In the outer solar system — for example, near Pluto — the impactors are small Kuiper Belt objects. Their census is known through telescope surveys, but some uncertainty remains. In the inner solar system — for example, near Ceres or Vesta — the impactors are small main-belt asteroids. Remarkably, considering that the asteroids are much closer than objects in the outer solar system, here too the census of impactors is only approximately known. In both cases, we have estimates of bodies larger than about 0.6 mile (1 kilometer).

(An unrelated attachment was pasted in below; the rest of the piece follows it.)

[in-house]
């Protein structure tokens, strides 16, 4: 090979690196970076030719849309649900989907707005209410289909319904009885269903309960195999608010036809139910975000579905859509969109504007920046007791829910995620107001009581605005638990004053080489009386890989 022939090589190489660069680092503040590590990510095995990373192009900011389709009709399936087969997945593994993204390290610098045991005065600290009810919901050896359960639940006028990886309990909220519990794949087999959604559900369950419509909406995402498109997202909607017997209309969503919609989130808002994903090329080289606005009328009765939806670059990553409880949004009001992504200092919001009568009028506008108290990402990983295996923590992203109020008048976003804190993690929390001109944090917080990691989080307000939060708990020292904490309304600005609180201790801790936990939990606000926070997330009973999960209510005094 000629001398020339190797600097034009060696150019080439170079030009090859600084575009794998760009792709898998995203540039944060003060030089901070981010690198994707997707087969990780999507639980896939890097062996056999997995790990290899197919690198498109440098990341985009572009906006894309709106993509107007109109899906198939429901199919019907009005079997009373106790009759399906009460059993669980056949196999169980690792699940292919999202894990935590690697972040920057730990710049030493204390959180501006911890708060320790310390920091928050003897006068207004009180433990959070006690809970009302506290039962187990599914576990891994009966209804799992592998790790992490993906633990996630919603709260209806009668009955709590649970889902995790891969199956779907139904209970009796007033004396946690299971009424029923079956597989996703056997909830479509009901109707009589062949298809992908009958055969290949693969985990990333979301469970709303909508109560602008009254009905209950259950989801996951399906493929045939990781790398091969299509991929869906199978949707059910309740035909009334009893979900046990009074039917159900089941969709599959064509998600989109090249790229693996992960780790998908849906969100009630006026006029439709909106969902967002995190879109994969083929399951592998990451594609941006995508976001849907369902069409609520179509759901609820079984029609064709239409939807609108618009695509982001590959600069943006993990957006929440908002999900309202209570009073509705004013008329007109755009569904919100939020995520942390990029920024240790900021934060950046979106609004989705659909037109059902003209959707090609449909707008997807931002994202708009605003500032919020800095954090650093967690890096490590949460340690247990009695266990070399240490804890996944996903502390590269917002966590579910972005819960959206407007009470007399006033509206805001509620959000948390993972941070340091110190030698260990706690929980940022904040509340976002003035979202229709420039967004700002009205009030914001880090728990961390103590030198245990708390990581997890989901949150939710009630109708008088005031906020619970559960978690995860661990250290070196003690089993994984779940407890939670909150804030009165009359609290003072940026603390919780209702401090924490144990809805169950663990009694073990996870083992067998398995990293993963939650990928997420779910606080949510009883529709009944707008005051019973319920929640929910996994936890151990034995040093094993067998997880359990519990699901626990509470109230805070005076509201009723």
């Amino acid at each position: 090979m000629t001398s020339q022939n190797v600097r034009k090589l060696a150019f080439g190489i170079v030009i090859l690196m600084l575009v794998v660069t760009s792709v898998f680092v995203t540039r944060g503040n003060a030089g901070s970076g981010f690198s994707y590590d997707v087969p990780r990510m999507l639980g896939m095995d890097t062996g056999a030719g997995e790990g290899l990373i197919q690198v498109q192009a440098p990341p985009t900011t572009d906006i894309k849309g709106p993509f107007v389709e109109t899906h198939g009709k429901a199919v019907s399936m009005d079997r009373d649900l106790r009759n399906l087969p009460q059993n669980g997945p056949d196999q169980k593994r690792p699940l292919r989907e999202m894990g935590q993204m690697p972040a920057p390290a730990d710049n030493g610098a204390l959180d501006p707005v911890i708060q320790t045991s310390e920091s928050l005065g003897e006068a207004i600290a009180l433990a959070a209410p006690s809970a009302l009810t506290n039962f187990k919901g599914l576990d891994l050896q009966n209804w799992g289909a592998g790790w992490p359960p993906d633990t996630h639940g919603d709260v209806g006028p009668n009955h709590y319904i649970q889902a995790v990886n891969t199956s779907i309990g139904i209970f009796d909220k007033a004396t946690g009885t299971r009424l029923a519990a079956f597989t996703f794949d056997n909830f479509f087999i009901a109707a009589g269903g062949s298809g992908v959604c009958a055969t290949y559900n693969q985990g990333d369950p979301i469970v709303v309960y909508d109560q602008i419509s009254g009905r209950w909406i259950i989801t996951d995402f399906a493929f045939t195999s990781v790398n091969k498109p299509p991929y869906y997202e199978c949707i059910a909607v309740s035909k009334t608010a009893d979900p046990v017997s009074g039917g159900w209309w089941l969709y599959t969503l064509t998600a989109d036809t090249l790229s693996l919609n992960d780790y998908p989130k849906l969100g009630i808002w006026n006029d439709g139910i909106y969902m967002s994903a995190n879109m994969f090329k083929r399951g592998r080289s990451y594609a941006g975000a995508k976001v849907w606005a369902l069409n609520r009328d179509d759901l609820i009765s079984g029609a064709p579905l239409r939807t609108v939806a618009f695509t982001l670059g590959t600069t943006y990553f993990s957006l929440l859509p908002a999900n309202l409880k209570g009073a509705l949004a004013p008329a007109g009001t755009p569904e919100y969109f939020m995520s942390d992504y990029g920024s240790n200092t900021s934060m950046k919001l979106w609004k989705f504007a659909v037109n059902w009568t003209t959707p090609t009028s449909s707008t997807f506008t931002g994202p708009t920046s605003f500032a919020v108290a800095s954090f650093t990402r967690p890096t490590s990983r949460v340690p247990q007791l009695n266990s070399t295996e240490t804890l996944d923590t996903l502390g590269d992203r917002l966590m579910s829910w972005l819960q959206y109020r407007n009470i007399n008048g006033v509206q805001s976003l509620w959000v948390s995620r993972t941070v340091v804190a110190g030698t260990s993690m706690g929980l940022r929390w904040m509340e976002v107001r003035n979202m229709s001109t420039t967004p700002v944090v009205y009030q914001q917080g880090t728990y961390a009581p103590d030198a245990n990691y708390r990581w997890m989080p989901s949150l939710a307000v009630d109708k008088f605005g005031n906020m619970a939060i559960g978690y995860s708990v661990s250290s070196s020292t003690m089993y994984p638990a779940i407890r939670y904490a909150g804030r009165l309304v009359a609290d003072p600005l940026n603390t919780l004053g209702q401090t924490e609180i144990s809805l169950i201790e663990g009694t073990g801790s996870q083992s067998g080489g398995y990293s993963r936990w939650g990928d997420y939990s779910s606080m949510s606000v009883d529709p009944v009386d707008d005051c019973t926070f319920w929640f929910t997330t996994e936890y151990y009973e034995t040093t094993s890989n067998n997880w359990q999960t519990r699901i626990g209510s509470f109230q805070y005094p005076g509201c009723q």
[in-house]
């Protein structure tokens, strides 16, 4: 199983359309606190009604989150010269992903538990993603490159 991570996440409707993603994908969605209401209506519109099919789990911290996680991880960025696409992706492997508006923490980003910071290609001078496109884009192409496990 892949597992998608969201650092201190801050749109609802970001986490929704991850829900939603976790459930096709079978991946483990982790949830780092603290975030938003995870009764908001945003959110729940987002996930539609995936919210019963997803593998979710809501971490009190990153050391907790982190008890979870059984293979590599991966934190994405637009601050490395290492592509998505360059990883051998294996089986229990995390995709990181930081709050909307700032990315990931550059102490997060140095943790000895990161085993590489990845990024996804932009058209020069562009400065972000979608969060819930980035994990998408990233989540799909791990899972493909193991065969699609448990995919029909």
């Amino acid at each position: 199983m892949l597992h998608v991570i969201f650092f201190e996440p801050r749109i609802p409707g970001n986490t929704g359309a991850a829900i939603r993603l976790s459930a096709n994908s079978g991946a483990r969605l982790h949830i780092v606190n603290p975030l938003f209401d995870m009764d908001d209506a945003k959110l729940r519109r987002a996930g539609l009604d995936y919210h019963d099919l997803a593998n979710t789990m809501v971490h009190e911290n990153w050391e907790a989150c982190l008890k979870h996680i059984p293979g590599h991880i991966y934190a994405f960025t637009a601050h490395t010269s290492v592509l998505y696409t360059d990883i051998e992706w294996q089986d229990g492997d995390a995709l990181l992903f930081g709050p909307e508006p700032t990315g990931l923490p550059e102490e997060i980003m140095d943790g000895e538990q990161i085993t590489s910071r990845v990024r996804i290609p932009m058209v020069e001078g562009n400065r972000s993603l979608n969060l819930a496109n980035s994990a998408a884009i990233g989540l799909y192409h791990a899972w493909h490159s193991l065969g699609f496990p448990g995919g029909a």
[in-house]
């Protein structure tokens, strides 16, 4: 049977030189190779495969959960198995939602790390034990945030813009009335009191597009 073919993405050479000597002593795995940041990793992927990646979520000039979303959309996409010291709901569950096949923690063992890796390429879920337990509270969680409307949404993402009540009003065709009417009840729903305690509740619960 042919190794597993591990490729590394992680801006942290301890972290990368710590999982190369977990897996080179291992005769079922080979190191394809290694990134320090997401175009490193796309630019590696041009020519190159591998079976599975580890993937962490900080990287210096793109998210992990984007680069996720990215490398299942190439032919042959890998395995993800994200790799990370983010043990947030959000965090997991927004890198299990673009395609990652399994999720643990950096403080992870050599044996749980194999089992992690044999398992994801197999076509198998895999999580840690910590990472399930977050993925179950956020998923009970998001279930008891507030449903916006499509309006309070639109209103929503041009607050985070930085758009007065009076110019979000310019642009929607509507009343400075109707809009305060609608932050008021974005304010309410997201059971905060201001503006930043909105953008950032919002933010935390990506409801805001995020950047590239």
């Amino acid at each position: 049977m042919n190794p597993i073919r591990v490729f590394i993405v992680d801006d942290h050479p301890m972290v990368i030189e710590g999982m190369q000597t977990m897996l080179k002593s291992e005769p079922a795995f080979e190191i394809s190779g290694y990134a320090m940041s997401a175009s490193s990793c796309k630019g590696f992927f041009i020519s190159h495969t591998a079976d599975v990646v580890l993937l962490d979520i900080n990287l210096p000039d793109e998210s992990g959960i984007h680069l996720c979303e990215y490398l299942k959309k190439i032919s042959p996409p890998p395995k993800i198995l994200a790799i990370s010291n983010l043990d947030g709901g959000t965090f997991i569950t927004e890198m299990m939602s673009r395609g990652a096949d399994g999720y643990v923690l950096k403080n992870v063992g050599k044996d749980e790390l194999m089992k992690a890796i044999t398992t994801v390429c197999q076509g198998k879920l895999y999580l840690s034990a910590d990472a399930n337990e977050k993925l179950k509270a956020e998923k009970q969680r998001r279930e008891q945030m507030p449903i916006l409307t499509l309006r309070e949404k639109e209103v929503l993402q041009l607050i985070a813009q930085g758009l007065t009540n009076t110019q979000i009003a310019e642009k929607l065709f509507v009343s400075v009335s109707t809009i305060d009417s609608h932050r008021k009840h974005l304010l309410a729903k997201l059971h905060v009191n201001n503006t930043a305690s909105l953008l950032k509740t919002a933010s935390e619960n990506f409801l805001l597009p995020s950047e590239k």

But even if you know the number of craters and the number of potential impactors, the last remaining factor is the impact probability. If the density of impactors is high — many impactors per cubic kilometer of space — then the cratering rate is high. If the density is low, then the cratering rate is low. Herein lies the answer to your question.
There are lots of 1-kilometer-size Kuiper Belt objects, but they are spread out over a vast volume. In the inner solar system, the potential impactors are crammed into a much smaller area. So the impact rate is much higher in the main asteroid belt than in the outer solar system. Vesta and Ceres get hit much more frequently than Pluto because they orbit in a relatively dense swarm of potential impactors, whereas Pluto orbits in a relatively impactor-free environment, and therefore has a lower impact rate.
Northern Arizona University